Understanding the impact of Wales’ Gender Quota bill on the trans community
On 29th October, a leaked draft of gender quotas bill reveals the Welsh government’s proposal to redefine the legal definition of women to include trans women.
The news has been generally well received by members of the trans community in Wales. But some concerns regarding its impact were raised.
“There are more barriers to being a trans person in general which a normal quota bill cannot solve” says Bea Woods.
Bea is the Wales coordinator for Reach, a project across Wales that supports refugees and asylum seekers, many of whom are from the trans community.
She says that society is still questioning whether to accept trans people and people might see the bill as an offense on their own rights.
“The trans community is massively underrepresented and its very unlikely for the vast majority of trans people to believe that they are going to be in the position to be short listed so the effect of the bill would be fairly minimal.”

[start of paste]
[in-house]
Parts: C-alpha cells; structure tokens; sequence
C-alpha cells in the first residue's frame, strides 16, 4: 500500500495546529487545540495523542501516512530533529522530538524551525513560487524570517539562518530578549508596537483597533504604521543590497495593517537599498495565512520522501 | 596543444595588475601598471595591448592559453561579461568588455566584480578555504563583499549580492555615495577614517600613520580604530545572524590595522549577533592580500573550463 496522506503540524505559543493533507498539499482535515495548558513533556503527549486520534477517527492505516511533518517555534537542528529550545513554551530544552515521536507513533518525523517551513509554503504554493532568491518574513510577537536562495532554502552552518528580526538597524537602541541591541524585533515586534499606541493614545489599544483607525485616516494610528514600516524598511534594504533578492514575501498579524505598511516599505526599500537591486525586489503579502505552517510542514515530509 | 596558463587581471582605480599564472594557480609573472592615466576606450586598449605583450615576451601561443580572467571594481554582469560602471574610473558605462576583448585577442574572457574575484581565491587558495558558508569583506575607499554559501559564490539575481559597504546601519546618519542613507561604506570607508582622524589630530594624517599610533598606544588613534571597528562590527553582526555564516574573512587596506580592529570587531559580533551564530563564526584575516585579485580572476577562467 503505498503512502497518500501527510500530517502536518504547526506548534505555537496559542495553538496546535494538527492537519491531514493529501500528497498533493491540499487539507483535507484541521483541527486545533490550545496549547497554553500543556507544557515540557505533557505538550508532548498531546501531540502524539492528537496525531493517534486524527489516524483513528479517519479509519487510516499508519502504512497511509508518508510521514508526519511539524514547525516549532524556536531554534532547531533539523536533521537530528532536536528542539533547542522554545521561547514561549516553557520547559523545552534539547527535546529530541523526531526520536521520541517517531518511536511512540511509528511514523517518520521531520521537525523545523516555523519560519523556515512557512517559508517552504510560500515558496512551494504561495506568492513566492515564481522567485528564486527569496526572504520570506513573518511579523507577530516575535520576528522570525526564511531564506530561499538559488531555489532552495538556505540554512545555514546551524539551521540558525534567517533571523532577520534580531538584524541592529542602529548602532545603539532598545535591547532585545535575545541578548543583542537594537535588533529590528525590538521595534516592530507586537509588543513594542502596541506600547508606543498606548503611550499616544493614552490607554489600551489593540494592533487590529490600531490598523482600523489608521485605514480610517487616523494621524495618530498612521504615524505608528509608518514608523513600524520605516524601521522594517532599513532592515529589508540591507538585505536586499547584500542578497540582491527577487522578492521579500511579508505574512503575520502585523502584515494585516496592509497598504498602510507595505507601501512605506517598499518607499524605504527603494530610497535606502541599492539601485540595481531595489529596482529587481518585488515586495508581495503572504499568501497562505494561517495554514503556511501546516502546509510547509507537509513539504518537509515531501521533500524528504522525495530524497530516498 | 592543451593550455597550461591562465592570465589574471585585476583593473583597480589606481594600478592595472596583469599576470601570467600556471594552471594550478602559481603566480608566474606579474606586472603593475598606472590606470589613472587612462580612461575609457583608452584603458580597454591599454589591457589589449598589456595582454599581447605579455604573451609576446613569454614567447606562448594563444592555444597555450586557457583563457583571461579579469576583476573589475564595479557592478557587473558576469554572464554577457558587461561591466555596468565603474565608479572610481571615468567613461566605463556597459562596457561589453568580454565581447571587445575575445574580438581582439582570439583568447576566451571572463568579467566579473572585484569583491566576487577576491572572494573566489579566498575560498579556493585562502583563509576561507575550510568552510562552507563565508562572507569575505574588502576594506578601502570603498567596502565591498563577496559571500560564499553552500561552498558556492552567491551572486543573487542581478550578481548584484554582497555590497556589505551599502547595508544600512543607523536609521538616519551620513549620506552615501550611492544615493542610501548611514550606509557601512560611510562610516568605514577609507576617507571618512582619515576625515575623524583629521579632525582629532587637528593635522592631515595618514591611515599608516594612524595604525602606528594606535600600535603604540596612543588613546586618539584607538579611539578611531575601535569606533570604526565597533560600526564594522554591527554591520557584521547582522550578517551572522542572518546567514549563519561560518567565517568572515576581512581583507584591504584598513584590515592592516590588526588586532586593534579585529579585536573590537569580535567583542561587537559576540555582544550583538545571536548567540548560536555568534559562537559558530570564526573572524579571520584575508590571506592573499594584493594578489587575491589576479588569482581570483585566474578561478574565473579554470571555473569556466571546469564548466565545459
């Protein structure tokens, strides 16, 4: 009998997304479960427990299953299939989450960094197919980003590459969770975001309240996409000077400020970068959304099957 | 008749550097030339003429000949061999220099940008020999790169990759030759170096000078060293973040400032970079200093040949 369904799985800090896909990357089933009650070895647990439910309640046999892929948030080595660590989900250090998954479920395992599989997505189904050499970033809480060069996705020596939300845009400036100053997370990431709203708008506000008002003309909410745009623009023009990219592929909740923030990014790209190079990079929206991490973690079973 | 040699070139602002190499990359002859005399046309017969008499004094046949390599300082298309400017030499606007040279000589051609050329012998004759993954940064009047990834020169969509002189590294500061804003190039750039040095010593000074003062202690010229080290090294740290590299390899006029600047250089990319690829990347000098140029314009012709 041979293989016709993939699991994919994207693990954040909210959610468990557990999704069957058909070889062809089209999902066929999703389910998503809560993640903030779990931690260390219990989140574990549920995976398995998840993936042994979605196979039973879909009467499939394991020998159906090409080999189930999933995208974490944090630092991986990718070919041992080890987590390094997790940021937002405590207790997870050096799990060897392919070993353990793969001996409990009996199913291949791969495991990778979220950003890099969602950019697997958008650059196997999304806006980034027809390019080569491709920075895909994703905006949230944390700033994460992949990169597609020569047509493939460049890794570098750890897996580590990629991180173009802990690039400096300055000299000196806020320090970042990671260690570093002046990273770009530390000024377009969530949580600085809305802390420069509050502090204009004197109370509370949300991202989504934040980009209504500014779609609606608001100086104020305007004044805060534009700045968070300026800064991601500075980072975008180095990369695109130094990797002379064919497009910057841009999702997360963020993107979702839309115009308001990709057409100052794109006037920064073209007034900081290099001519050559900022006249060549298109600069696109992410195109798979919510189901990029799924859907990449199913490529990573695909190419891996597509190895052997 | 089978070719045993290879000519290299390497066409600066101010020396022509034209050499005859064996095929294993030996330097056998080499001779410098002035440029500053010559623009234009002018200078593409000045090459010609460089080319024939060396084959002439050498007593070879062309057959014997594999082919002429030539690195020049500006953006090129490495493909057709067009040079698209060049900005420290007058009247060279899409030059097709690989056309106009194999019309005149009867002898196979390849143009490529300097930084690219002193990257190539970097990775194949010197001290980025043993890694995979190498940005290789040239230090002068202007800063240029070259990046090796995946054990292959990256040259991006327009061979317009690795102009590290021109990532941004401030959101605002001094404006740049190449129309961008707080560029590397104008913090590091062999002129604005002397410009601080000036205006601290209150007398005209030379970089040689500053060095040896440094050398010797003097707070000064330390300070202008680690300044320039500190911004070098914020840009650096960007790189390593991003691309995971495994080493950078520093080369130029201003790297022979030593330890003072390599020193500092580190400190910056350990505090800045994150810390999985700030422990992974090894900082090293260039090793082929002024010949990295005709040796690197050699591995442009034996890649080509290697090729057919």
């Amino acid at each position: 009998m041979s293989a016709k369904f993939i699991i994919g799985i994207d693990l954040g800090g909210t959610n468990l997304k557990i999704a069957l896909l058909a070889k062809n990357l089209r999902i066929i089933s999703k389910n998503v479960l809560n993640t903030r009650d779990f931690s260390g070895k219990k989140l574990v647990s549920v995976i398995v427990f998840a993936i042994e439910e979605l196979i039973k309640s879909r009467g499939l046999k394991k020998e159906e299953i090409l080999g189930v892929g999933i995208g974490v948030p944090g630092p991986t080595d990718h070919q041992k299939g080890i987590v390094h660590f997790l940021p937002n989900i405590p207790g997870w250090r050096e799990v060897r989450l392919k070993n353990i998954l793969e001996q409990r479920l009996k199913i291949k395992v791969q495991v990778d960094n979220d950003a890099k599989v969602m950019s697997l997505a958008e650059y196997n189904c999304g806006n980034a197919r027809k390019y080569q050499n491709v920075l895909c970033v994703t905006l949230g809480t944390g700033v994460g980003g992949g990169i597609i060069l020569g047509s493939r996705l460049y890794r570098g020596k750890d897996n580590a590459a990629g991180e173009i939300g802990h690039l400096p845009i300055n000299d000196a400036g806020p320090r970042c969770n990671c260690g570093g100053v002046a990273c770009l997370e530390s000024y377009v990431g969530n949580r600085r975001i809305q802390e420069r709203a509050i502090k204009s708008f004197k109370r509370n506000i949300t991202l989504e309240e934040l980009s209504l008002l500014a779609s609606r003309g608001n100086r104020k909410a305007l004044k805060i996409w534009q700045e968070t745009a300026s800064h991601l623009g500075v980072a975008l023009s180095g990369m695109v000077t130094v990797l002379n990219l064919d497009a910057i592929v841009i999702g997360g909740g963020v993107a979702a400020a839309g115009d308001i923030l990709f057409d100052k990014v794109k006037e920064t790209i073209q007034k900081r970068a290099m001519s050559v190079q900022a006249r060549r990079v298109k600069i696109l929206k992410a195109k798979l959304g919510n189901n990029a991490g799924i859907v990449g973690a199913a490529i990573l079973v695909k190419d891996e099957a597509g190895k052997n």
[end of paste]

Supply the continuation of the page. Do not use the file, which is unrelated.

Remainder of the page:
“The philosophical question of what a woman is, is a distraction from real issues Instead of asking how to define a woman, why don’t they ask why are trans women treated so poorly? ” says Sarah Clarke, a trans rights researcher.
While responding to the speculations of men self identifying themselves as women to get a better chance of selection she says “A man who already has the advantages that come in society in political life from being a man would not give that up to be seen with a great deal of hostility and scrutiny as the trans people.”
“Historically we’ve noticed that a lot of equality and diversity measures focused on representation in political positions only benefits a minority of marginalized people.”
According to the LGBTQ campaining organisation Stonewall Cymru, trans women make up 0.1% of the population in Wales.
“In a literal sense its makes the Senedd more representative but I question the extent to which that will really benefit the trans community” says Sarah Clarke.